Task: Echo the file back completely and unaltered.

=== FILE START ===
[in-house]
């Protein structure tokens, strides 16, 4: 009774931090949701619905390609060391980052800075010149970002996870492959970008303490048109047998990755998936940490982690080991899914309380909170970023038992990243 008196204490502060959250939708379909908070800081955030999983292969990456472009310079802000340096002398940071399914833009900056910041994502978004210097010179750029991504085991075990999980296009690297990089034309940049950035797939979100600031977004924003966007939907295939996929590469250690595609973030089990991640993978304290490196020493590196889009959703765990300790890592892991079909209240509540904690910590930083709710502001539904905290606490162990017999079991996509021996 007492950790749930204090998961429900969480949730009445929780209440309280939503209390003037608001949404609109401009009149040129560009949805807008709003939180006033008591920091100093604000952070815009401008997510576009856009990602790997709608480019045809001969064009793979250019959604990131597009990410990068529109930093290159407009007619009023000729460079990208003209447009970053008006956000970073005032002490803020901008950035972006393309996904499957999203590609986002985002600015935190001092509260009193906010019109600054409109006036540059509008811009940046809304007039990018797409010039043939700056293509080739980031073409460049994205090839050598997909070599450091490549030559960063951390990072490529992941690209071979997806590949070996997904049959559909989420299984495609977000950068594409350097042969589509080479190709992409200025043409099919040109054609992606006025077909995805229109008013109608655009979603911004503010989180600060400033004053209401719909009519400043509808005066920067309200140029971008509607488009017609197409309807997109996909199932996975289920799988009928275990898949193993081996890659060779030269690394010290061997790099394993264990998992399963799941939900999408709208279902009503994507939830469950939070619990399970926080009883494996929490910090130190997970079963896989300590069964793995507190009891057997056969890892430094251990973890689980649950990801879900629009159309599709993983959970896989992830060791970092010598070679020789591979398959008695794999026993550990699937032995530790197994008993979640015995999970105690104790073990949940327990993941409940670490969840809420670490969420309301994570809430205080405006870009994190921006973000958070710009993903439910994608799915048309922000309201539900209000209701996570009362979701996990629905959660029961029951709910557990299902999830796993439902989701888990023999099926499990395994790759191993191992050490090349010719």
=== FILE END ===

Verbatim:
[in-house]
């Protein structure tokens, strides 16, 4: 009774931090949701619905390609060391980052800075010149970002996870492959970008303490048109047998990755998936940490982690080991899914309380909170970023038992990243 008196204490502060959250939708379909908070800081955030999983292969990456472009310079802000340096002398940071399914833009900056910041994502978004210097010179750029991504085991075990999980296009690297990089034309940049950035797939979100600031977004924003966007939907295939996929590469250690595609973030089990991640993978304290490196020493590196889009959703765990300790890592892991079909209240509540904690910590930083709710502001539904905290606490162990017999079991996509021996 007492950790749930204090998961429900969480949730009445929780209440309280939503209390003037608001949404609109401009009149040129560009949805807008709003939180006033008591920091100093604000952070815009401008997510576009856009990602790997709608480019045809001969064009793979250019959604990131597009990410990068529109930093290159407009007619009023000729460079990208003209447009970053008006956000970073005032002490803020901008950035972006393309996904499957999203590609986002985002600015935190001092509260009193906010019109600054409109006036540059509008811009940046809304007039990018797409010039043939700056293509080739980031073409460049994205090839050598997909070599450091490549030559960063951390990072490529992941690209071979997806590949070996997904049959559909989420299984495609977000950068594409350097042969589509080479190709992409200025043409099919040109054609992606006025077909995805229109008013109608655009979603911004503010989180600060400033004053209401719909009519400043509808005066920067309200140029971008509607488009017609197409309807997109996909199932996975289920799988009928275990898949193993081996890659060779030269690394010290061997790099394993264990998992399963799941939900999408709208279902009503994507939830469950939070619990399970926080009883494996929490910090130190997970079963896989300590069964793995507190009891057997056969890892430094251990973890689980649950990801879900629009159309599709993983959970896989992830060791970092010598070679020789591979398959008695794999026993550990699937032995530790197994008993979640015995999970105690104790073990949940327990993941409940670490969840809420670490969420309301994570809430205080405006870009994190921006973000958070710009993903439910994608799915048309922000309201539900209000209701996570009362979701996990629905959660029961029951709910557990299902999830796993439902989701888990023999099926499990395994790759191993191992050490090349010719």